Dedicated to “all the sons who watched their first Steelers-Browns game with their fathers,” The Turnpike Rivalry: The Pittsburgh Steelers and Cleveland Browns ($24.95 Black Squirrel Books) is a sure thing, sparking nostalgia in even the most hardcore of these cities rabid fanbase. Penned by father-son duo Richard and Stephen Peterson, the book takes it to the house, bringing needed perspective on these twice-yearly tilts. For those Yinzer’s who can recall the bleak days of SOS (Same Old Steelers) throughout the 1950’s and ‘60’s, it might be tough recalling how good those Brown’s championship teams were, led by Hall of Famer’s Otto Graham and Jim Brown. The same might be said of those Clevelander’s who had to bear the Steeler’s dynasty of the 1970’s, when the pendulum finally swung the other way.
The elder Peterson, a professor emeritus of English at Southern Illinois University, has previously focused on the Pirates, writing well-received books on Roberto Clemente and Willie Stargell. His previous collaboration with teacher and screenwriter son Stephen, The Slide, was a deep dive into the dysfunction that has mostly plagued the Pirates since their most recent World Series. The solid writing and analysis continue as they turn their focus to the gridiron, using encyclopedic synopsis of seasons and decades of the NFL’s most compelling rivalry. A quote from former Brown’s coach, the despisable and brilliant Bill Belichick sums it up well. “When I came to Cleveland, I heard the Pittsburgh game was a matter of life or death. But I soon found out it was more than that.” Indeed.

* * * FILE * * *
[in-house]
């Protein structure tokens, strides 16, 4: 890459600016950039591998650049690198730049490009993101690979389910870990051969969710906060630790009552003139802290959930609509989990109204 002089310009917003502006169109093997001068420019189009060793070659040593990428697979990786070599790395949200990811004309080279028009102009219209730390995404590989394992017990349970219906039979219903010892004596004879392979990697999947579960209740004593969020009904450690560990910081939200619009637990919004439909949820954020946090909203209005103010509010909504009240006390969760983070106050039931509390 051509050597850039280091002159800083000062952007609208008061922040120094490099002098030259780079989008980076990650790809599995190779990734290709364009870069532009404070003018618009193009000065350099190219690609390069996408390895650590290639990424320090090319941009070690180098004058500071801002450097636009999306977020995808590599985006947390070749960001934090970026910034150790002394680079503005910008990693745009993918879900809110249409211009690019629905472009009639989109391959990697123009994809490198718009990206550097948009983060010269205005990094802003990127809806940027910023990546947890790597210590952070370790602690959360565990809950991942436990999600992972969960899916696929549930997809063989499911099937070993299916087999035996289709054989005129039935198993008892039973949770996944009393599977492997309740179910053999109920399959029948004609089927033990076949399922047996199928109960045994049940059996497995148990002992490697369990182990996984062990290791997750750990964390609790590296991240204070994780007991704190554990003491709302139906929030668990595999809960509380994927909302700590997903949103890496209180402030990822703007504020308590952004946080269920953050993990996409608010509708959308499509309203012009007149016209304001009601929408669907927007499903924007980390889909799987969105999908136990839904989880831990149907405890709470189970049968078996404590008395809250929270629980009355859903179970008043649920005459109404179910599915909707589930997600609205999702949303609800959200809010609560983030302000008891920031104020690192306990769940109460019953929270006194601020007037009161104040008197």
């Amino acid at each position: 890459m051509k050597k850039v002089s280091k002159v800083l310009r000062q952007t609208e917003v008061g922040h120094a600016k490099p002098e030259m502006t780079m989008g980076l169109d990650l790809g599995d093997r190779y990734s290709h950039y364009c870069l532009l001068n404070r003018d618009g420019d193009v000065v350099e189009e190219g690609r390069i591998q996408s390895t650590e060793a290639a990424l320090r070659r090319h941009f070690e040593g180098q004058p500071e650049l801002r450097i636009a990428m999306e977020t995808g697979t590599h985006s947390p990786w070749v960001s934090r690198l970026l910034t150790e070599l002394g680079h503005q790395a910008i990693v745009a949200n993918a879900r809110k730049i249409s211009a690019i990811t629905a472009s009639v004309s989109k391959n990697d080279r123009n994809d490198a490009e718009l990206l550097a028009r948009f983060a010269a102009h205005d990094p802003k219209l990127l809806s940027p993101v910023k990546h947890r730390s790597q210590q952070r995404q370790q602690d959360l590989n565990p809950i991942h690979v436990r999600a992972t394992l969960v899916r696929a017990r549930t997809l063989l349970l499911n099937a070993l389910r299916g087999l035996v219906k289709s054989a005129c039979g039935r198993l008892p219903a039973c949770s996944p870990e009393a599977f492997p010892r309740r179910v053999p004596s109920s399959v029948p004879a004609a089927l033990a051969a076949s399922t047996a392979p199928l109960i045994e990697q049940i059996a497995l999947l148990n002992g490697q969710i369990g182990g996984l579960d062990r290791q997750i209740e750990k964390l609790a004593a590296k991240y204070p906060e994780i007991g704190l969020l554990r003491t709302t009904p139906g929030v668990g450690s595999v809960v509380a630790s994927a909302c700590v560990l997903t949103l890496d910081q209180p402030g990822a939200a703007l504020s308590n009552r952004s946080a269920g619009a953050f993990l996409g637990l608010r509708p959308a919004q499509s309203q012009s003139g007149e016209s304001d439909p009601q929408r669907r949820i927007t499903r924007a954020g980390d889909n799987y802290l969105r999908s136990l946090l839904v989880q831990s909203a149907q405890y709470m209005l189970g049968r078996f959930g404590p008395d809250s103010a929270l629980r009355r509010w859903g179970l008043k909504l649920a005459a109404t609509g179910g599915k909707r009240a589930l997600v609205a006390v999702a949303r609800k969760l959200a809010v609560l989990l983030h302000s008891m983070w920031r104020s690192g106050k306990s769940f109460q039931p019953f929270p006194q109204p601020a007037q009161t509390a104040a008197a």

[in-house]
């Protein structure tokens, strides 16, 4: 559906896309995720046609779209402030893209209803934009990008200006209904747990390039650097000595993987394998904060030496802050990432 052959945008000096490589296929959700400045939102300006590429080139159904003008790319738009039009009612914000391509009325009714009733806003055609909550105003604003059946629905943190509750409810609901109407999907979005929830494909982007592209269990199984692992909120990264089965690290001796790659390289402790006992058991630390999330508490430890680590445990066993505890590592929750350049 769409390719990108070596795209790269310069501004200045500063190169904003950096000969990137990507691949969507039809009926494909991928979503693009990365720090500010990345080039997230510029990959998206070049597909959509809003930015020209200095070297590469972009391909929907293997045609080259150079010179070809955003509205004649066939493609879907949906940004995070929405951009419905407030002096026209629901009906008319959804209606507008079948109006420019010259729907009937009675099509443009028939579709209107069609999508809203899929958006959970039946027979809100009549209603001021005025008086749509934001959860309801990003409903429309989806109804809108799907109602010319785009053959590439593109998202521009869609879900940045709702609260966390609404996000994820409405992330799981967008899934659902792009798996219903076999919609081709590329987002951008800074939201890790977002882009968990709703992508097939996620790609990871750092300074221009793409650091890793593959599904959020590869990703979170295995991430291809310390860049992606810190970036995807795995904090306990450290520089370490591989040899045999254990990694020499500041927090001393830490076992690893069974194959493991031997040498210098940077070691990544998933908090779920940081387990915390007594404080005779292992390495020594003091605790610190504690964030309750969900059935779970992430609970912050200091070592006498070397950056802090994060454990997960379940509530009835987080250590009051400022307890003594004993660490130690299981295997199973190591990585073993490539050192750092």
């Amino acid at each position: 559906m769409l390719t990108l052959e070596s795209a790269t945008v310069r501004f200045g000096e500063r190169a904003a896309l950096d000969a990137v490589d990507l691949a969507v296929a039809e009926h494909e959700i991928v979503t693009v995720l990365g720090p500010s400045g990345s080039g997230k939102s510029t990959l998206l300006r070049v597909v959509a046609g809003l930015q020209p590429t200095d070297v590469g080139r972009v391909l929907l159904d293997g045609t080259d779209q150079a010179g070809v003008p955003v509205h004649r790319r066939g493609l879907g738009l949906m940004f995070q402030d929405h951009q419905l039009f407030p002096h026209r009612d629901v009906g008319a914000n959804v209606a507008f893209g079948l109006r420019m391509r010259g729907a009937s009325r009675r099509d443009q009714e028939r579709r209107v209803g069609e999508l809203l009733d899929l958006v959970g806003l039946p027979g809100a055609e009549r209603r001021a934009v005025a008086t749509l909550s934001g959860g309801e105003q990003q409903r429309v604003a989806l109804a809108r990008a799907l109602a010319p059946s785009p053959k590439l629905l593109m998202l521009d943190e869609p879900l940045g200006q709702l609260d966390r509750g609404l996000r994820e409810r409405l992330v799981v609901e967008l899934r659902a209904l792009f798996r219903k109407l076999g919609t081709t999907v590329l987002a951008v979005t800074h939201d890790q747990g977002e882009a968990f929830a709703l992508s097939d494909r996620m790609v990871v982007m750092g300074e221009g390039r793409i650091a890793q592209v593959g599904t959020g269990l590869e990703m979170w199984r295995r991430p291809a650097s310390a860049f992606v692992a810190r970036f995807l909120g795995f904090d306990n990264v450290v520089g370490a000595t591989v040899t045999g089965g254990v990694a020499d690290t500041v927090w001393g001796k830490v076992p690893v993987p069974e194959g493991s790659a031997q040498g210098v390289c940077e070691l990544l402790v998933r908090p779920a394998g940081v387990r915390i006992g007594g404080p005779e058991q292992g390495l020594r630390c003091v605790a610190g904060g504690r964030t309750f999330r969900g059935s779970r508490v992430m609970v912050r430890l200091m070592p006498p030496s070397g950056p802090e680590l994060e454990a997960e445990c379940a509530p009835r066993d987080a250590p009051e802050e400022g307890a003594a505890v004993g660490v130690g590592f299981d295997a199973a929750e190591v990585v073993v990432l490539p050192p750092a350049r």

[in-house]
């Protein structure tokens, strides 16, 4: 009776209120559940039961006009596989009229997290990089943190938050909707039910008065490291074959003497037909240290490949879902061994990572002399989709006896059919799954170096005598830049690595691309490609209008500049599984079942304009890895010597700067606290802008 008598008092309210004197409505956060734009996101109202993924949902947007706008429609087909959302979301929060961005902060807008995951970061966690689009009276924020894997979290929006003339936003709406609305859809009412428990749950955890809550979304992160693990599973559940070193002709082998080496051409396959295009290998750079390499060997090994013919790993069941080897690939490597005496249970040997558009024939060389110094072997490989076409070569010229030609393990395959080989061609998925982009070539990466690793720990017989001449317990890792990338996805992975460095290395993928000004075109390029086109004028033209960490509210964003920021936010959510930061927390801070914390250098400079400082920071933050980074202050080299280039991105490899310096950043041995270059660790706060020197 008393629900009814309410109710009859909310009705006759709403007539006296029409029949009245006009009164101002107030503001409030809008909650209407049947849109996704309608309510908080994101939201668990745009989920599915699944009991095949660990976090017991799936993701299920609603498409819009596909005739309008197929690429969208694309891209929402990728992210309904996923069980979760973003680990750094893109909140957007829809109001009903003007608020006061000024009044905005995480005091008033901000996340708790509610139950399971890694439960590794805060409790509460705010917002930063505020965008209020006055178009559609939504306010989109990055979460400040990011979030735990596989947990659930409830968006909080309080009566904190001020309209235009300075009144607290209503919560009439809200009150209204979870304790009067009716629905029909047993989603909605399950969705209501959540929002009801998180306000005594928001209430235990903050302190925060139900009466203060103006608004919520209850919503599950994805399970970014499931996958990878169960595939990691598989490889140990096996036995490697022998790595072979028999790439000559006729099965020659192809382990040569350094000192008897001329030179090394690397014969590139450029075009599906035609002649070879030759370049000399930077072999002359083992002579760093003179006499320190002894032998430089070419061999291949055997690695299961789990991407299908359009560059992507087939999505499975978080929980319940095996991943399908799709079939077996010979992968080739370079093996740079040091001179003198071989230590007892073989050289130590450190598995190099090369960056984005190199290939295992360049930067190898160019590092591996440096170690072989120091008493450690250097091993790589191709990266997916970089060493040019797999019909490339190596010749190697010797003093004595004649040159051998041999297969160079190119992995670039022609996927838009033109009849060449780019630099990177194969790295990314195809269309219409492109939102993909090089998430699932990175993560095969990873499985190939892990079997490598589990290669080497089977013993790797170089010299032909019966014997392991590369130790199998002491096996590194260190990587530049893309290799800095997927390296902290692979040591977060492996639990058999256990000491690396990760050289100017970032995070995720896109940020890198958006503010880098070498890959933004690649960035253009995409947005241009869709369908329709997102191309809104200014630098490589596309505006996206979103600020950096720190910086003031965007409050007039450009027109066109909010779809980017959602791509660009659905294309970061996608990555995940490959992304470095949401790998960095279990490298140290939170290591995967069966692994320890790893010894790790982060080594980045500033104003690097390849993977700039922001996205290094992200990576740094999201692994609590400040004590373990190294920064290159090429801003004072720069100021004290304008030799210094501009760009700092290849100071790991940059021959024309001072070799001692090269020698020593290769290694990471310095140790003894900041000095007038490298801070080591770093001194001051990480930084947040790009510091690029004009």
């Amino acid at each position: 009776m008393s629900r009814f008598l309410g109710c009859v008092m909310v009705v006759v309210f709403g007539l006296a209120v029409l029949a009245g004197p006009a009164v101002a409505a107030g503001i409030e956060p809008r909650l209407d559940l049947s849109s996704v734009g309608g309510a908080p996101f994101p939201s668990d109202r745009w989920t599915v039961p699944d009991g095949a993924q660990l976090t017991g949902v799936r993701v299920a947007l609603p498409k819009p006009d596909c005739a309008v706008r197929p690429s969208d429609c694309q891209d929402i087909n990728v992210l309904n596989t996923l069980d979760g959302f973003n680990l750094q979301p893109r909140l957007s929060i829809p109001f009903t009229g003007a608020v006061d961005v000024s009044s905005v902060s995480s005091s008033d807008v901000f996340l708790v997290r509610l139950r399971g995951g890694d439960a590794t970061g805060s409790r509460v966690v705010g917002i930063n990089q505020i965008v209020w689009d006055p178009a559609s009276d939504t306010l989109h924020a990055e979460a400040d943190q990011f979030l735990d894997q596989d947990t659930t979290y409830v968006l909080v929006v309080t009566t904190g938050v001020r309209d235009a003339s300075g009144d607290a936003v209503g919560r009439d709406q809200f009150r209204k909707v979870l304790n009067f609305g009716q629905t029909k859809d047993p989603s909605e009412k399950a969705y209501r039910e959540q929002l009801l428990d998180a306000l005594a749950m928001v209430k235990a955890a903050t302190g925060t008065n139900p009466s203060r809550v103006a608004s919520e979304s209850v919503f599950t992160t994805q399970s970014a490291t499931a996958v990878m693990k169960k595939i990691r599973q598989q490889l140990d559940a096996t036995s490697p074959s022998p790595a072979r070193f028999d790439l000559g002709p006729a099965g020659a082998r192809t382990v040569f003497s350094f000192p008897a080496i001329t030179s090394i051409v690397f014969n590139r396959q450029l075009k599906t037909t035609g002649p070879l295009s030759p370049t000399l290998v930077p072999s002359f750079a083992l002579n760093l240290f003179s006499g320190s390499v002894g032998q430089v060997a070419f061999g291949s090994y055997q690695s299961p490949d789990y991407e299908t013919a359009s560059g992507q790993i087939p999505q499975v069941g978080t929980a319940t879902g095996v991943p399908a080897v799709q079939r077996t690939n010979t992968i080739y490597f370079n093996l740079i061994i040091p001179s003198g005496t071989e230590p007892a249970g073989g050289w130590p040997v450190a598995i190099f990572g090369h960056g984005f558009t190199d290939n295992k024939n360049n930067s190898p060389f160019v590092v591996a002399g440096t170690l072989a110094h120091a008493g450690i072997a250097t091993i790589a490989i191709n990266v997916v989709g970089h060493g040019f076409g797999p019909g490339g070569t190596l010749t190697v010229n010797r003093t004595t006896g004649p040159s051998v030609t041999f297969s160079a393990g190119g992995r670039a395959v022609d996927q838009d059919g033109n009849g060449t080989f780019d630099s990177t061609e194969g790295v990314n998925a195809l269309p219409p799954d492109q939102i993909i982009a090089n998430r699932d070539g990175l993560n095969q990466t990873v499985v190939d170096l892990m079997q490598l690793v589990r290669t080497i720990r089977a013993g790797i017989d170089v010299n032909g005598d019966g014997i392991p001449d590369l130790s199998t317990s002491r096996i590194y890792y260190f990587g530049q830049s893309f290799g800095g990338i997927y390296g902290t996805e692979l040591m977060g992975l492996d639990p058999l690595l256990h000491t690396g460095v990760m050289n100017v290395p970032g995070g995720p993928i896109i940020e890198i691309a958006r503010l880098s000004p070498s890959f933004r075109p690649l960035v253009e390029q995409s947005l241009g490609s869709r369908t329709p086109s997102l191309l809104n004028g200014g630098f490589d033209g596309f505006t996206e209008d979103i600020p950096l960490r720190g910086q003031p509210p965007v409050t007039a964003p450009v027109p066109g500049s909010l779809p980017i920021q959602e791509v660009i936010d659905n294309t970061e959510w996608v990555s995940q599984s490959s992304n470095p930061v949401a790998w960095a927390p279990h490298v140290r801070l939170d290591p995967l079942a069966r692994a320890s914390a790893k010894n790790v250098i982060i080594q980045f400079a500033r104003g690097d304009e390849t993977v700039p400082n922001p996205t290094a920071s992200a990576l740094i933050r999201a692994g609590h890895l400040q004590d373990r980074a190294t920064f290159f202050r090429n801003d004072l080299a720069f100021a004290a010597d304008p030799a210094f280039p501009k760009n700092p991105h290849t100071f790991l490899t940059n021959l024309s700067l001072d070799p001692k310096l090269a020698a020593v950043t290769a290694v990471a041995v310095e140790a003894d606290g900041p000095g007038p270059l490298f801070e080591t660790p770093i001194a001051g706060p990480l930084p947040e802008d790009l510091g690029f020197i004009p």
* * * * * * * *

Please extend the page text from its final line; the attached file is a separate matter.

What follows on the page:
As Rust Belt cities that relied heavily on steel and manufacturing, when the bottom fell out on those industries in the ‘70’s and ‘80’s, football became a large part of their identities. Another Browns coach, Sam Rutigliano, put it best when he said “Pittsburgh and Cleveland are almost clones. From an ethnic, from a historical, and from a traditional standpoint—with the tremendous diversity and the people who follow those teams for years. They’re very much alike.” Unfortunately, it’s also been true that the teams are rarely ever good at the same time.
The Turnpike Rivalry is at its best when it unearths pithy quotes from both sides and lends insights into the teams’ historical trajectories and pivotal moments. Readers will gain important considerations of The Chief’s misguided but big-hearted willingness to hire friends as well as Paul Brown’s innovations, taking readers through the fortune changing that emanated from Immaculate Reception, and “The Drive.” Though the Super Bowl celebrations eluded the Brown’s “Kardiac Kids,” we get the genesis story of the “Dawg Pound” as well as the skullduggery of Art Modell moving the team to Baltimore in 1995, cratering Cleveland in ways that even the most rabid of Steeler fan could sympathize. With the expansion Browns returning in 1999, it spoke volumes that until recently, Steeler’s QB, Ben Roethlisberger, an Ohio-native passed over in the draft by the Browns, had more wins in Cleveland than any of the Brown’s QB carousel managed on their own home field.
“I don’t know how you endure this year after year,” writes longtime Cleveland sportswriter Terry Pluto, of the suffering imposed by the expansion Browns. It’s a reminder that true fans stick with their team in the hopes that even the most moribund will eventually turn things around.